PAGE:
Add an overlay member variable to your form.
Add the following code to the Load event of your form.MyCollector = New InkCollector(Me.pnInkHandle)
Add the following code to the Click event of the cmdRecognizeButton.Dim cString As String = _
Add the following code to the cmdClear button’s Click event.Me.MyCollector.Ink.DeleteStrokes()
Now run your application. Your Panel control should accept ink input. However, when you click the cmdRecognize button you may receive an exception if you’re not on a Tablet PC computer because there are no recognizers installed. You will need a Tablet PC-enabled OS to support ink recognition. The next section will demonstrate how to determine whether Tablet PC features are available to your applications.
The first step to building a Tablet PC-aware application is to determine whether or not you are running in a Tablet PC operating environment. You can test whether you are running in a Tablet PC-enabled environment by calling the Windows API GetSystemMetrics function with a value of 86. For example:Module WindowsAPI
Private Declare Auto Function
GetSystemMetrics Lib "user32" _
(ByVal value As Integer) As Integer
Private Const SM_TABLETPC As Integer = 86
Public Function IsTablet() As Boolean
Dim lnTestValue As Integer = _
Return lnTestValue > 0
When executed from a Tablet PC 2005 environment this function always returns true. Windows Vista Premium environments have a different set of requirements when determining Tablet PC capabilities. Windows Vista Premium editions will only return true if a number of preconditions are met:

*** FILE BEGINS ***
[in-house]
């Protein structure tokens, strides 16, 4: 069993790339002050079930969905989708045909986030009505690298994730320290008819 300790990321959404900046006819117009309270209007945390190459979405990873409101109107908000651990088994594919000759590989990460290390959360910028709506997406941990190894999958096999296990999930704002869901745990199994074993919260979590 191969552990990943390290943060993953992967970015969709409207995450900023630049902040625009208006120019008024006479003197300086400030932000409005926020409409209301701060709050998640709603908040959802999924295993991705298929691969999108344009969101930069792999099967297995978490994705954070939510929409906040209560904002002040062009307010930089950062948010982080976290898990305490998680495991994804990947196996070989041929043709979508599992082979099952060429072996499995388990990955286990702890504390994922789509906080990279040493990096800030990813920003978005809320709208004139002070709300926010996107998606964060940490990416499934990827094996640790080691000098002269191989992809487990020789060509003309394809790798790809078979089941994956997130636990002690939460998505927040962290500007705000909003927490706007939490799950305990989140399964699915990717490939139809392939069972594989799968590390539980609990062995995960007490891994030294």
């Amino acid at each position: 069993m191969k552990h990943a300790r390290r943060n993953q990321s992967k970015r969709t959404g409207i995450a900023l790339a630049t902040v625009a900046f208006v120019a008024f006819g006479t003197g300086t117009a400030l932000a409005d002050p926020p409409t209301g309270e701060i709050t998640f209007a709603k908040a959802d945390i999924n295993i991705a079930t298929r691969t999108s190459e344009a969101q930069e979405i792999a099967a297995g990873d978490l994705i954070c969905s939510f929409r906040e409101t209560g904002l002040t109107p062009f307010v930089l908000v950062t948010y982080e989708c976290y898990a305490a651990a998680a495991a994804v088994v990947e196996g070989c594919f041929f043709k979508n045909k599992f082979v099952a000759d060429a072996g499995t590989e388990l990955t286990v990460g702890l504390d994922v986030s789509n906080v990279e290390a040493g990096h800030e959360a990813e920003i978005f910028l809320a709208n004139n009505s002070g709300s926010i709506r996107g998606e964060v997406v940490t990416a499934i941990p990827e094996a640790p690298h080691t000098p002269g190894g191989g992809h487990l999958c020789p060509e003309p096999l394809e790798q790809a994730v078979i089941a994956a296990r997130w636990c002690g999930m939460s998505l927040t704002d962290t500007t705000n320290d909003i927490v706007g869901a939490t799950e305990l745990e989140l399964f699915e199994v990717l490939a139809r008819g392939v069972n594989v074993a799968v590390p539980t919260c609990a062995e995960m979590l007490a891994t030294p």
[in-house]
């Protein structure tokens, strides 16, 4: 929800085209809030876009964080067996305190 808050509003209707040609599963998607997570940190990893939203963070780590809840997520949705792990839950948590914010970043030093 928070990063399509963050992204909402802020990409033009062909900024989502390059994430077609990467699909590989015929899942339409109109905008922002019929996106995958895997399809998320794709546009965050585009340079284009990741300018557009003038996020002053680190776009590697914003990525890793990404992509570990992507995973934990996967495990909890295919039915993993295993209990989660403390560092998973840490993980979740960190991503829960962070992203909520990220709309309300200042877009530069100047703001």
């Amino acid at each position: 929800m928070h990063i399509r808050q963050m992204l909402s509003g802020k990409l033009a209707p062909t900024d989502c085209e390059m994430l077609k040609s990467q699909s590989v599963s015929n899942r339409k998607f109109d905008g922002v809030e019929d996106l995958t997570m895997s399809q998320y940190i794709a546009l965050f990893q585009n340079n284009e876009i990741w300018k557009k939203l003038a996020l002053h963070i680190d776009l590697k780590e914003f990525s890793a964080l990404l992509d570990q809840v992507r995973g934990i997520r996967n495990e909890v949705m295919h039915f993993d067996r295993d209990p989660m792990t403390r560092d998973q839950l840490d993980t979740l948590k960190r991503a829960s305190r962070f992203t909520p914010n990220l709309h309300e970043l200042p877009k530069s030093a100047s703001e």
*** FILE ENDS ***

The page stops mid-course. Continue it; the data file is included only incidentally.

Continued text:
A digitizer or pen device is installed on the machine
The version of Windows Vista must be licensed for Tablet and Touch features (i.e. a premium version of Vista)
During my development I found something strange. All of the features of my application worked on Windows Vista Ultimate even though the GetSystemMetric call I made returned false. I had forgotten to install my digitizer on my desktop machine. I decided to use this inconsistency to my advantage.
I determined that another mechanism for determining whether or not your computer has Tablet PC features installed is to see if there are any Recognizers installed. Recognizers are the APIs that Tablet PC-enabled operating systems use to turn ink into text. Tablet PC-enabled operating systems include a number of these recognizers.
On my Windows Vista machine, I knew that the Tablet PC features were installed but the GetSystemMetrics function always returned false. I used the Recognizers collection to determine whether my machine was actually tablet-aware.
In the previous section I pointed out that your application would blow up if you ran the code on a machine lacking Tablet PC features (i.e. recognizers). I changed my recognize code to look for any recognizers installed on the machine. Dim recognizers As Recognizers = New Recognizers()
If recognizers.Count > 0 Then
Dim cString As String = _
MessageBox.Show("No recognizers installed")
Note: Standard editions of Windows Vista have a single recognizer installed on them (gesture recognition) so you may want to change the count you test for to > 1.
You can now complete the final requirement of the application requirements listed earlier. The application will determine what recognizers are installed in the operating system. The following code lists the recognizers installed on your Tablet PC. Dim recognizers As Recognizers = New Recognizers()
If recognizers.Count > 0 Then
For Each oReco As Recognizer In recognizers
MessageBox.Show("No recognizers installed")
The last two examples illustrate enabling Tablet PC features even when the operating system returns a value that might not be true.
If you want to make sure that you can take advantage all Table PC features you could use a strict approach and only enable features when the IsTablet() you created earlier, returns true. Otherwise you can use a less stringent check like the one in the prior snippets.